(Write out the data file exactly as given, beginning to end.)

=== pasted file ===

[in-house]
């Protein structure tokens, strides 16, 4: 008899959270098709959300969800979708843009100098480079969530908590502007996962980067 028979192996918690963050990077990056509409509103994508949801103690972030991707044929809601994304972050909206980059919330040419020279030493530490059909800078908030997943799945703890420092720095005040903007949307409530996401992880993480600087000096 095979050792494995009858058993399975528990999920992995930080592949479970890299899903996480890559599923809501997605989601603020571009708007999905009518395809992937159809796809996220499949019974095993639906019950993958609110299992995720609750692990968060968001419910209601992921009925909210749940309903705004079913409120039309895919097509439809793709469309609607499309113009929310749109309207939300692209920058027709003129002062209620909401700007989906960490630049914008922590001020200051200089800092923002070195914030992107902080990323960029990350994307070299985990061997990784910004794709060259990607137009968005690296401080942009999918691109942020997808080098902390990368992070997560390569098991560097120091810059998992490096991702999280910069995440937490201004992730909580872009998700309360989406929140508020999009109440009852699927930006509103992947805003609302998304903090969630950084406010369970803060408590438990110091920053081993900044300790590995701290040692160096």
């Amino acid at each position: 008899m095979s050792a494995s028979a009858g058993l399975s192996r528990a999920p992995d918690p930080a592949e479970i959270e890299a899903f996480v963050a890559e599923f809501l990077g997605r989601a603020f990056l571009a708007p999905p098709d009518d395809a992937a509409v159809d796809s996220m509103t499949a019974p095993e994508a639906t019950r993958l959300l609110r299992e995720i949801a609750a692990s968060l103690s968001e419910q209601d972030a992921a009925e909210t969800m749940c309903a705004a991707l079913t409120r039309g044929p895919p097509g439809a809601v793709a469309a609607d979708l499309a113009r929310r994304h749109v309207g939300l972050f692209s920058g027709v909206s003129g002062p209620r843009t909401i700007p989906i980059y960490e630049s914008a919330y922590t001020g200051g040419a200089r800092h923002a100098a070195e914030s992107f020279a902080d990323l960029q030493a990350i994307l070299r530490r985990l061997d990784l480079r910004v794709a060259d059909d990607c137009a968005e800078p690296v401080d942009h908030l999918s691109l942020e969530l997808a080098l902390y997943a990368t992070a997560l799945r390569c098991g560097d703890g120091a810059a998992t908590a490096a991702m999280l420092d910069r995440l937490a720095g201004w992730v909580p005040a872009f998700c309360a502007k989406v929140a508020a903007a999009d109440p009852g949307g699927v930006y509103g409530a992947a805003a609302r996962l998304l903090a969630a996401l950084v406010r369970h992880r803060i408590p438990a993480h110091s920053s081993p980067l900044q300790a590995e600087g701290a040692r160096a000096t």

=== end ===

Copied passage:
[in-house]
């Protein structure tokens, strides 16, 4: 008899959270098709959300969800979708843009100098480079969530908590502007996962980067 028979192996918690963050990077990056509409509103994508949801103690972030991707044929809601994304972050909206980059919330040419020279030493530490059909800078908030997943799945703890420092720095005040903007949307409530996401992880993480600087000096 095979050792494995009858058993399975528990999920992995930080592949479970890299899903996480890559599923809501997605989601603020571009708007999905009518395809992937159809796809996220499949019974095993639906019950993958609110299992995720609750692990968060968001419910209601992921009925909210749940309903705004079913409120039309895919097509439809793709469309609607499309113009929310749109309207939300692209920058027709003129002062209620909401700007989906960490630049914008922590001020200051200089800092923002070195914030992107902080990323960029990350994307070299985990061997990784910004794709060259990607137009968005690296401080942009999918691109942020997808080098902390990368992070997560390569098991560097120091810059998992490096991702999280910069995440937490201004992730909580872009998700309360989406929140508020999009109440009852699927930006509103992947805003609302998304903090969630950084406010369970803060408590438990110091920053081993900044300790590995701290040692160096």
């Amino acid at each position: 008899m095979s050792a494995s028979a009858g058993l399975s192996r528990a999920p992995d918690p930080a592949e479970i959270e890299a899903f996480v963050a890559e599923f809501l990077g997605r989601a603020f990056l571009a708007p999905p098709d009518d395809a992937a509409v159809d796809s996220m509103t499949a019974p095993e994508a639906t019950r993958l959300l609110r299992e995720i949801a609750a692990s968060l103690s968001e419910q209601d972030a992921a009925e909210t969800m749940c309903a705004a991707l079913t409120r039309g044929p895919p097509g439809a809601v793709a469309a609607d979708l499309a113009r929310r994304h749109v309207g939300l972050f692209s920058g027709v909206s003129g002062p209620r843009t909401i700007p989906i980059y960490e630049s914008a919330y922590t001020g200051g040419a200089r800092h923002a100098a070195e914030s992107f020279a902080d990323l960029q030493a990350i994307l070299r530490r985990l061997d990784l480079r910004v794709a060259d059909d990607c137009a968005e800078p690296v401080d942009h908030l999918s691109l942020e969530l997808a080098l902390y997943a990368t992070a997560l799945r390569c098991g560097d703890g120091a810059a998992t908590a490096a991702m999280l420092d910069r995440l937490a720095g201004w992730v909580p005040a872009f998700c309360a502007k989406v929140a508020a903007a999009d109440p009852g949307g699927v930006y509103g409530a992947a805003a609302r996962l998304l903090a969630a996401l950084v406010r369970h992880r803060i408590p438990a993480h110091s920053s081993p980067l900044q300790a590995e600087g701290a040692r160096a000096t």